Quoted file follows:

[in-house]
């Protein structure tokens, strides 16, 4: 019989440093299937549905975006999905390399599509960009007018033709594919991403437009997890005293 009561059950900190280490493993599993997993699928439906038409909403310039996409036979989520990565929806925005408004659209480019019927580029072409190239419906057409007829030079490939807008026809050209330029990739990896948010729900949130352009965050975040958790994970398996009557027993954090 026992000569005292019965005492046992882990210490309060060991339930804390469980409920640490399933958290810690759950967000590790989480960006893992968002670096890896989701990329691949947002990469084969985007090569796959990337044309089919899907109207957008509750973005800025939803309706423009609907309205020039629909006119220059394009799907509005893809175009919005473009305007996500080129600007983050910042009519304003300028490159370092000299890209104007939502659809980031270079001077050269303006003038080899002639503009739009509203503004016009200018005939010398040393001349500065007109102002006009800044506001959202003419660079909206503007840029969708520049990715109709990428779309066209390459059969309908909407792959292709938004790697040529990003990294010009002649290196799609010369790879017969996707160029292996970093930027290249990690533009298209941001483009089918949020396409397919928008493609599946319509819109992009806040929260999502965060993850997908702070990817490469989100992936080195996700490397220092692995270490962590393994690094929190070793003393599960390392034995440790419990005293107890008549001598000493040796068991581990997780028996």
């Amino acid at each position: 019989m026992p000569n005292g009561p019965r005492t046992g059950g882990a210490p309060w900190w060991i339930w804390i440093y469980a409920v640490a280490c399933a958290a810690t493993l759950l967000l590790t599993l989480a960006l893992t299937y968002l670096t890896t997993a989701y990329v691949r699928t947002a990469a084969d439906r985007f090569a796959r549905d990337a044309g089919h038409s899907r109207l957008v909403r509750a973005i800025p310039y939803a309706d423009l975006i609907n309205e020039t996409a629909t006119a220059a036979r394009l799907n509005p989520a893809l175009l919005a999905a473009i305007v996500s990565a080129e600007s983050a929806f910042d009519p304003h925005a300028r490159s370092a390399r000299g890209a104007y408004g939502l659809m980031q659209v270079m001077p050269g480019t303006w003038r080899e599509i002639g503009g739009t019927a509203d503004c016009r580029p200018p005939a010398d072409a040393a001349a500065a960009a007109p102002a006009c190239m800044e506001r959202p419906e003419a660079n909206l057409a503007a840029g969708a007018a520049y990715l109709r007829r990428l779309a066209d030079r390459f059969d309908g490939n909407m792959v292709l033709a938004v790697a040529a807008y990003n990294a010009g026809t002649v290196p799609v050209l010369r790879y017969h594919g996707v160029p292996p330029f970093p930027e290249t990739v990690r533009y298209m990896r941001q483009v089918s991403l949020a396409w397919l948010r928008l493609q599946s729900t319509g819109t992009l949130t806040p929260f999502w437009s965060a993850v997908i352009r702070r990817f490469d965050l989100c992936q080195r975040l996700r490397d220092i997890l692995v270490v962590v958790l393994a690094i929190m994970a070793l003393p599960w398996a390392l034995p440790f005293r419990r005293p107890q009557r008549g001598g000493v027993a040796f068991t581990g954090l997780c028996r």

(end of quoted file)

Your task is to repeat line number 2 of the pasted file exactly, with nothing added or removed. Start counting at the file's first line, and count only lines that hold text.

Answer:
């Protein structure tokens, strides 16, 4: 019989440093299937549905975006999905390399599509960009007018033709594919991403437009997890005293 009561059950900190280490493993599993997993699928439906038409909403310039996409036979989520990565929806925005408004659209480019019927580029072409190239419906057409007829030079490939807008026809050209330029990739990896948010729900949130352009965050975040958790994970398996009557027993954090 026992000569005292019965005492046992882990210490309060060991339930804390469980409920640490399933958290810690759950967000590790989480960006893992968002670096890896989701990329691949947002990469084969985007090569796959990337044309089919899907109207957008509750973005800025939803309706423009609907309205020039629909006119220059394009799907509005893809175009919005473009305007996500080129600007983050910042009519304003300028490159370092000299890209104007939502659809980031270079001077050269303006003038080899002639503009739009509203503004016009200018005939010398040393001349500065007109102002006009800044506001959202003419660079909206503007840029969708520049990715109709990428779309066209390459059969309908909407792959292709938004790697040529990003990294010009002649290196799609010369790879017969996707160029292996970093930027290249990690533009298209941001483009089918949020396409397919928008493609599946319509819109992009806040929260999502965060993850997908702070990817490469989100992936080195996700490397220092692995270490962590393994690094929190070793003393599960390392034995440790419990005293107890008549001598000493040796068991581990997780028996």